After waiting an hour the county district attorney, Lynda K. Russell, showed up and made them an offer they could not refuse.

"They could face felony charges for "money laundering" and "child endangerment," in which case they would go to jail and their children would be handed over to foster care. Or they could sign over their cash to the city of Tenaha, and get back on the road."

They were told that the police thought they were criminals, but if money was paid, they could be set free. Was there ever a more obvious example of a shakedown?

Lest one think that this is a possibility only in remote rural areas of Texas, consider the case of Mary and Leon Adams a black couple in their eighties living in their home in West Philadelphia. Also living with them was an adult son, Leon Jr.

Leon Jr. was said to be involved as the seller in a few $20 marijuana transactions with a police informant. The police sent a SWAT team to break down the door (without warning) and arrest the son. A month later:

"....Mary and Leon Adams were finishing breakfast when several vans filled with heavily armed police pulled up to their red brick home. An officer announced, ‘We’ll give you ten minutes to get your things and vacate the property.’ The men surrounding their home had been authorized to enter, seize, and seal the premises, without any prior notice."

There was this justification for the abrupt action.

"....the state was now seeking to take the Adamses’ home and to sell it at a biannual city auction, with the proceeds split between the district attorney’s office and the police department. All of this could occur even if Leon, Jr., was acquitted in criminal court; in fact, the process could be completed even before he stood trial."

Stillman discovered that about 100 properties in the city are seized and auctioned off each year.

The Adamses did receive a bit of a reprieve.

"....when an officer observed Leon’s frail condition, he told them that they could stay in the house while the forfeiture proceedings advanced. This gave them some time to figure out how to fight."

"’We had no money,’ Mary told me, so they couldn’t hire a lawyer. But they learned of a free "Civil Practice" clinic at the University of Pennsylvania Law School, run by Louis Rulli, where students help indigent homeowners challenge civil-forfeiture claims."

Conversations between Stillman and Rulli included the contention that home forfeitures were common and they were mostly imposed on defenseless minorities.

"The public records I reviewed support Rulli’s assertion that homes in Philadelphia are routinely seized for unproved minor drug crimes, often involving children or grandchildren who don’t own the home. ‘For real-estate forfeitures, it’s overwhelmingly African-Americans and Hispanics,’ Rulli told me. ‘It has a very disparate race and class impact’."

To further make his point, Riulli summoned this counterexample.

"He went on to talk about Andy Reid, the former coach of the Philadelphia Eagles, whose two sons were convicted of drug crimes in 2007 while living at the family’s suburban mansion in Villanova. ‘Do you know what the headline read? It said, "The Home Was an "Emporium of Drugs." An emporium of drugs!’ The phrase, Rulli explained, came directly from a local judge. ‘And here’s the question: Do you think they seized it?’"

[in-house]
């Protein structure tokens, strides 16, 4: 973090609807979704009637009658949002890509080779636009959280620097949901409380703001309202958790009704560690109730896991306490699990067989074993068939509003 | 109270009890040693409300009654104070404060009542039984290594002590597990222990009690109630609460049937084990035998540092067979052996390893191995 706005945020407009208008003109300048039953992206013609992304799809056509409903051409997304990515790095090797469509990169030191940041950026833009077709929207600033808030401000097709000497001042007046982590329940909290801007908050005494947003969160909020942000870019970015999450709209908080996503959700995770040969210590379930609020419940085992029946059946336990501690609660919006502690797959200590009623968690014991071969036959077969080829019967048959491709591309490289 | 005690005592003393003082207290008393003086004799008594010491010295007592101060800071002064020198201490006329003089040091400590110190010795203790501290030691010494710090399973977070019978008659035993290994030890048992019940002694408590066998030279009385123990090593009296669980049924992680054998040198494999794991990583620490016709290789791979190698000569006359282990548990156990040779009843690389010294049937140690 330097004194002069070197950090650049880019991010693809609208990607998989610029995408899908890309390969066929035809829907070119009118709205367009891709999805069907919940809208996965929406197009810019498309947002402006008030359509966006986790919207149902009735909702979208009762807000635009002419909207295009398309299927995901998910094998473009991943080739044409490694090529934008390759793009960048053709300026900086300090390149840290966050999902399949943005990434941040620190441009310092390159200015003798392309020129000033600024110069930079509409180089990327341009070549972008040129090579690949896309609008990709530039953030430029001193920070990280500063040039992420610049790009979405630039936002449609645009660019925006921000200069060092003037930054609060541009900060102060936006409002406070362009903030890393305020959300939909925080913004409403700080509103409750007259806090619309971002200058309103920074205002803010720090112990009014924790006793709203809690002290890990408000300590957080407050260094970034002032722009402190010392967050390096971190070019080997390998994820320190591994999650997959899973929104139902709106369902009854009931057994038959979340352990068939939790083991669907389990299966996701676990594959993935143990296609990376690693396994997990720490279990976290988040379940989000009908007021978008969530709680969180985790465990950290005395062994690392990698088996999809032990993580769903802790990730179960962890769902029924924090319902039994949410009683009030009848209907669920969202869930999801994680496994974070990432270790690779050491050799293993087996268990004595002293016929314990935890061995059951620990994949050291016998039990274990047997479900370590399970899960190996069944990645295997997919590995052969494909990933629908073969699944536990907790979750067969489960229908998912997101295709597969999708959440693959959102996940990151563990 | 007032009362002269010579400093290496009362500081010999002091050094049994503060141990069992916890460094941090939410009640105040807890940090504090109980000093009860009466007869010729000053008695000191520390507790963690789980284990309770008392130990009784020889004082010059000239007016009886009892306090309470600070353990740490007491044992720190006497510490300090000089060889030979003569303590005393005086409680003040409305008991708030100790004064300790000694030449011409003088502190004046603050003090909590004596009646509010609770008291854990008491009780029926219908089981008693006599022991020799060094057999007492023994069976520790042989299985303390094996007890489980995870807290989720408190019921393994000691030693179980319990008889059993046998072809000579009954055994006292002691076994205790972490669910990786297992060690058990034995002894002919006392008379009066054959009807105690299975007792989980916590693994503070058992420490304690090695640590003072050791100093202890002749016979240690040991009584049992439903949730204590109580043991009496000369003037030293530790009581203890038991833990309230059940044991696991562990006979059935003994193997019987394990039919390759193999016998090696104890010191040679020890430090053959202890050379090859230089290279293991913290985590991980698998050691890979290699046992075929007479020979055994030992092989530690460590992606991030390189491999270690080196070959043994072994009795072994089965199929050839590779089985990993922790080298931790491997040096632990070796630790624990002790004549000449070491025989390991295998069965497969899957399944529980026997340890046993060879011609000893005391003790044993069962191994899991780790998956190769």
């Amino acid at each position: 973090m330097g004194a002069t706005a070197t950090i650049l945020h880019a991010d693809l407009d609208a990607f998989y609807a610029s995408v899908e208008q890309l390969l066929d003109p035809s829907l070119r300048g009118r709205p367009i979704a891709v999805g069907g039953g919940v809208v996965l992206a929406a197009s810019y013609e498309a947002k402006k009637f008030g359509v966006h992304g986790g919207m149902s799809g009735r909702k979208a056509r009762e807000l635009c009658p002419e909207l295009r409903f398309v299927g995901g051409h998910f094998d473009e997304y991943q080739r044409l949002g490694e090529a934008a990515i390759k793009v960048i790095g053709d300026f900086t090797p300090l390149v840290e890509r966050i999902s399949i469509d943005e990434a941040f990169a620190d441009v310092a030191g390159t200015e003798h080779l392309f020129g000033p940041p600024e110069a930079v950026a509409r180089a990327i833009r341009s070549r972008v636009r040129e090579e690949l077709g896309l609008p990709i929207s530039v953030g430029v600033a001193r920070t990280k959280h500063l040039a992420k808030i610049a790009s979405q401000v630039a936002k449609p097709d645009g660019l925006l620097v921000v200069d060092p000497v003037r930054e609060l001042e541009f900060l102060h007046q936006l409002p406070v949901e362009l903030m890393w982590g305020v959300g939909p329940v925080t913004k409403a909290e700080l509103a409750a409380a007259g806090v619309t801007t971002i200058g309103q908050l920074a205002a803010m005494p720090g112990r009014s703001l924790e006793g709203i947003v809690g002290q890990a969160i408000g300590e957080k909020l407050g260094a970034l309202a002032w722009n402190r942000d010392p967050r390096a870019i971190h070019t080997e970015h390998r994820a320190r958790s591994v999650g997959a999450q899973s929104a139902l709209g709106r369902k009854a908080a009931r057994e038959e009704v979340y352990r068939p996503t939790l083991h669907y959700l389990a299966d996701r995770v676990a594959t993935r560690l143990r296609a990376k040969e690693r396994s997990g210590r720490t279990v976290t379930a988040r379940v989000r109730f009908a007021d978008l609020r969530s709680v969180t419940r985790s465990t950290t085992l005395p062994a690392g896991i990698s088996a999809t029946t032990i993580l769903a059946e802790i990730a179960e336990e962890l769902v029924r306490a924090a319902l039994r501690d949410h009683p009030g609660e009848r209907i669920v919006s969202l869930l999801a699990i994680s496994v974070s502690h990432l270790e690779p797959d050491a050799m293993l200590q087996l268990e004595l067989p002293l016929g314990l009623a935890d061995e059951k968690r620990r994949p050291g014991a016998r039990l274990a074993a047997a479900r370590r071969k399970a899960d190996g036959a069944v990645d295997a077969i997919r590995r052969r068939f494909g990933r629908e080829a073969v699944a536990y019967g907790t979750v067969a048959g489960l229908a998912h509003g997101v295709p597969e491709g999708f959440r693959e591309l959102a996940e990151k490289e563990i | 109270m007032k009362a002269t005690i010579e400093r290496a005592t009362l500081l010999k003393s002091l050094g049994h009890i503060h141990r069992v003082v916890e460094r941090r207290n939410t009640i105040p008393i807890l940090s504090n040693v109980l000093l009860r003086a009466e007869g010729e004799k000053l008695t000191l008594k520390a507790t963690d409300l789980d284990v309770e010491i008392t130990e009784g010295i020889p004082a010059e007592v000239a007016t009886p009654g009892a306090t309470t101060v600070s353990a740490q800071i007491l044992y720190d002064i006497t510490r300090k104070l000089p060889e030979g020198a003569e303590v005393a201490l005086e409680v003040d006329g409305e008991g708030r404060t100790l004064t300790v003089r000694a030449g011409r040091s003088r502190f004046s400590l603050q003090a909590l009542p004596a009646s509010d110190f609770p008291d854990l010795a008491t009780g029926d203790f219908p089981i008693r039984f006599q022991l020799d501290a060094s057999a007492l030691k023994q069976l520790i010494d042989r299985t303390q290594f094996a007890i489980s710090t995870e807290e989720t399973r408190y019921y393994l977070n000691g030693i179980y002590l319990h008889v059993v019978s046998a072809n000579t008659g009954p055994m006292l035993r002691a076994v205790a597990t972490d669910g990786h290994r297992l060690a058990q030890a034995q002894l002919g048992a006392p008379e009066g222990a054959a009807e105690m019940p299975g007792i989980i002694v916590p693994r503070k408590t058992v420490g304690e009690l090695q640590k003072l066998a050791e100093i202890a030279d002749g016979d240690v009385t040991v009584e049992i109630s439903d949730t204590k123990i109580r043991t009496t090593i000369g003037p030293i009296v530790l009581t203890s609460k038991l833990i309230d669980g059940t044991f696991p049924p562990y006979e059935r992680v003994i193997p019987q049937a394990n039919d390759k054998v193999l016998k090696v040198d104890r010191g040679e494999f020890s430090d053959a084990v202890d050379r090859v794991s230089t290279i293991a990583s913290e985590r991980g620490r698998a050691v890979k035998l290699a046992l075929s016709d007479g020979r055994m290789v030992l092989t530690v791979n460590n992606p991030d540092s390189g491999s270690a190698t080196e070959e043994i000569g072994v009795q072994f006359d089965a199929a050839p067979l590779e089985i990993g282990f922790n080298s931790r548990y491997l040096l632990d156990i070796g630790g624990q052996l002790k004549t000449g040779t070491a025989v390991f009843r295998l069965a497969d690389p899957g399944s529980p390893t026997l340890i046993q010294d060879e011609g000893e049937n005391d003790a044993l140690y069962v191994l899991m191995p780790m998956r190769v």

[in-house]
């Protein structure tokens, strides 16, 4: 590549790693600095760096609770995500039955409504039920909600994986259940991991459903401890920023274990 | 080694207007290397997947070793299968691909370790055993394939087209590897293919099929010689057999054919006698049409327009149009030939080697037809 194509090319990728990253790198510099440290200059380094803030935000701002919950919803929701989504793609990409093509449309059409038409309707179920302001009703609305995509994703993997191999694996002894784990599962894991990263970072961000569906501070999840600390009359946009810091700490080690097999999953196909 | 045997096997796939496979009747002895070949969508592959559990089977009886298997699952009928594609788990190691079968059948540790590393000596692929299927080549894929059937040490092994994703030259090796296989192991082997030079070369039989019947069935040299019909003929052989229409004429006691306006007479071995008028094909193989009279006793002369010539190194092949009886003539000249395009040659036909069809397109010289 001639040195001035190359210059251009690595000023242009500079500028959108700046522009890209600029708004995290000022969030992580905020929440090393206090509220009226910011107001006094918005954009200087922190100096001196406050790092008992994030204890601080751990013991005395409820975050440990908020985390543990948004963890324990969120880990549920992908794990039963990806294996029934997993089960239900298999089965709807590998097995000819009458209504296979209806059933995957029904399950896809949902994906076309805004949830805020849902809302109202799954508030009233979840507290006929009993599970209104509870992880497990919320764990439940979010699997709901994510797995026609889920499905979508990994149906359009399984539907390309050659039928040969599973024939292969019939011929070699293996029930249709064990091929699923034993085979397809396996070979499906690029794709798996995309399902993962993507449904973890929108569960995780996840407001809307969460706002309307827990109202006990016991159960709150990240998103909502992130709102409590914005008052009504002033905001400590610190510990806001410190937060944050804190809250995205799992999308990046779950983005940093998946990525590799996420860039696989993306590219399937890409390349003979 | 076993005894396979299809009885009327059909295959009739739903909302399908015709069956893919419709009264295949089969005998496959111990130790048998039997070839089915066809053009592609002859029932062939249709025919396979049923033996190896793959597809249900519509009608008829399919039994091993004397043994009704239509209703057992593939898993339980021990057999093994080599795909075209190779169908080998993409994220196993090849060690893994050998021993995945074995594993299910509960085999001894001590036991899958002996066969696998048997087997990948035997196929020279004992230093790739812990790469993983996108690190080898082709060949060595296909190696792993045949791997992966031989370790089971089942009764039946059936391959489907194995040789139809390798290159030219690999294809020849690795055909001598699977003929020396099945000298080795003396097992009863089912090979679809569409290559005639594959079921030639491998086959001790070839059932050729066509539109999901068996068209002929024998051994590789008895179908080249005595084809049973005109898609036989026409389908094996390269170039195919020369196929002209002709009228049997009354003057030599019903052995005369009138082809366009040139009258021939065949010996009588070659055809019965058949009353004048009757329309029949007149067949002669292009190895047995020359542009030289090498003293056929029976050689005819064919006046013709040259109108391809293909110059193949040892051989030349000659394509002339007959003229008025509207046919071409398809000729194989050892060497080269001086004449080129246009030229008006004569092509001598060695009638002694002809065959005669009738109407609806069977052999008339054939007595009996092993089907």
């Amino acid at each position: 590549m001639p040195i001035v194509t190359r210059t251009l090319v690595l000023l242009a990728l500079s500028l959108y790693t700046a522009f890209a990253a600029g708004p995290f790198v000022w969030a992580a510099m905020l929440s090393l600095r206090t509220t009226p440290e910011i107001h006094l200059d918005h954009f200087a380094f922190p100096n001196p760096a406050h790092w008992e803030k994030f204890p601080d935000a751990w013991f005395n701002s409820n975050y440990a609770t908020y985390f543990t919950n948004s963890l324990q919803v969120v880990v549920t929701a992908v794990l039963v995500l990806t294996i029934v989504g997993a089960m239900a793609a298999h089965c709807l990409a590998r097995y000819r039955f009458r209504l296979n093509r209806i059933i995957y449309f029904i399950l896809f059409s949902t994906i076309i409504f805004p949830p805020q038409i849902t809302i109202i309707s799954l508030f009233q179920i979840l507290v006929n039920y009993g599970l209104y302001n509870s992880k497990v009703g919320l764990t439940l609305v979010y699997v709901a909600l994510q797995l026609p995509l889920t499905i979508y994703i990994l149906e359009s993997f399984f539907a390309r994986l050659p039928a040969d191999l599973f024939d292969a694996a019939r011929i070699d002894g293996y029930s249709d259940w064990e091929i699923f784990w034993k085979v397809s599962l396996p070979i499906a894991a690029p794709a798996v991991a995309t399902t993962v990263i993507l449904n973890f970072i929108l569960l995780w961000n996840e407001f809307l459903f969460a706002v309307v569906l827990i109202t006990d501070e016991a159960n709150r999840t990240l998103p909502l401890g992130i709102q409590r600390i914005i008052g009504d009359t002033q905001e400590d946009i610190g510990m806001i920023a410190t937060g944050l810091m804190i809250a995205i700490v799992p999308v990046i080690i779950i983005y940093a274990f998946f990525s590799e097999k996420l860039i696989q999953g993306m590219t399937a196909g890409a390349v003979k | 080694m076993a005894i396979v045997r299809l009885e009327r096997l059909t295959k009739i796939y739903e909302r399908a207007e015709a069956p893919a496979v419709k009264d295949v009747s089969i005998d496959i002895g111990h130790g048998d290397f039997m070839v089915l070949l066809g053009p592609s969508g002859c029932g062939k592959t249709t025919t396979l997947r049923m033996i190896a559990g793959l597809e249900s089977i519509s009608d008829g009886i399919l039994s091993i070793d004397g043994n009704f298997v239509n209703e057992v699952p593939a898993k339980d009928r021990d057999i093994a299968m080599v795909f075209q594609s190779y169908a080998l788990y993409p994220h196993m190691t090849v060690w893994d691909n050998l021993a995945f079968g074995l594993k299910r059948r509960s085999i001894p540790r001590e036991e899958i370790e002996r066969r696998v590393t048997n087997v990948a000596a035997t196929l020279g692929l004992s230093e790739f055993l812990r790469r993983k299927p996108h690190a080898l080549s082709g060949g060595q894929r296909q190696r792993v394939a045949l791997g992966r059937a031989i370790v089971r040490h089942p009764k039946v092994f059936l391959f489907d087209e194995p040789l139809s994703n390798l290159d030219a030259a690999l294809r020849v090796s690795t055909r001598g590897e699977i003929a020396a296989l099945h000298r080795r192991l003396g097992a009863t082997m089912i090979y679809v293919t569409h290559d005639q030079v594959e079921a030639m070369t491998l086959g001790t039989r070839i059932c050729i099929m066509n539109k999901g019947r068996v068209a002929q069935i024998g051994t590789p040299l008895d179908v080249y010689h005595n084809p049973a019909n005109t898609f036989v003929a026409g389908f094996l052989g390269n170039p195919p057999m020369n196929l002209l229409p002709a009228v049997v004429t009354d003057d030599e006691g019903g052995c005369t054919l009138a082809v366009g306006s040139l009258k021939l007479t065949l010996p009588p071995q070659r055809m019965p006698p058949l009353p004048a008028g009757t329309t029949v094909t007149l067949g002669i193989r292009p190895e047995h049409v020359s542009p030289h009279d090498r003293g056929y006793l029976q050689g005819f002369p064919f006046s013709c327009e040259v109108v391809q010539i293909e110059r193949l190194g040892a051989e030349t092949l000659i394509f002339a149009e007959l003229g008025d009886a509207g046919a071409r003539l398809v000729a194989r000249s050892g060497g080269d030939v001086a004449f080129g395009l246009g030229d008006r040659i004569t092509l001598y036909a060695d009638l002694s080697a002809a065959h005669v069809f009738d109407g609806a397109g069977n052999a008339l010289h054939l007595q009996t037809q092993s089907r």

The Adamses are still in limbo waiting for their case to be resolved, but they at least have legal representation.

Boatright and Henderson fought back, and with numerous other victims became part of a successful class action suit. They received no reimbursement for their loss, but did have the satisfaction of seeing Tenaha ordered to stop robbing drivers as they passed through. The Texas state legislature was sufficiently embarrassed that they placed some minor restrictions on what law enforcement agencies could do with seized property.

Stillman finds that a few significant patterns have emerged from her research. She has concluded that it is the financial incentives that drive the abuse of the system. In states where there is no local control over seized items there is little abuse evident. Where there is financial gain to be had, the temptation is too great to resist.

Another conclusion is that it is not wealthy and powerful criminals that have the most to fear. Rather, it is minorities and others who appear too poor or too frightened to cause any trouble.

"Yet only a small portion of state and local forfeiture cases target powerful entities. ‘There’s this myth that they’re cracking down on drug cartels and kingpins,’ Lee McGrath, of the Institute for Justice, who recently co-wrote a paper on Georgia’s aggressive use of forfeiture, says. ‘In reality, it’s small amounts, where people aren’t entitled to a public defender, and can’t afford a lawyer, and the only rational response is to walk away from your property, because of the infeasibility of getting your money back.’ In 2011, he reports, fifty-eight local, county, and statewide police forces in Georgia brought in $2.76 million in forfeitures; more than half the items taken were worth less than six hundred and fifty dollars. With minimal oversight, police can then spend nearly all those proceeds, often without reporting where the money has gone."

The focus here has been on drug-related incidents, but forfeiture laws are much broader than that.

"Hundreds of state and federal laws authorize forfeiture for cockfighting, drag racing, basement gambling, endangered-fish poaching, securities fraud, and countless other misdeeds."

And remember—one needn’t be guilty—only worthy of "suspicion," or associated with a person worthy of "suspicion."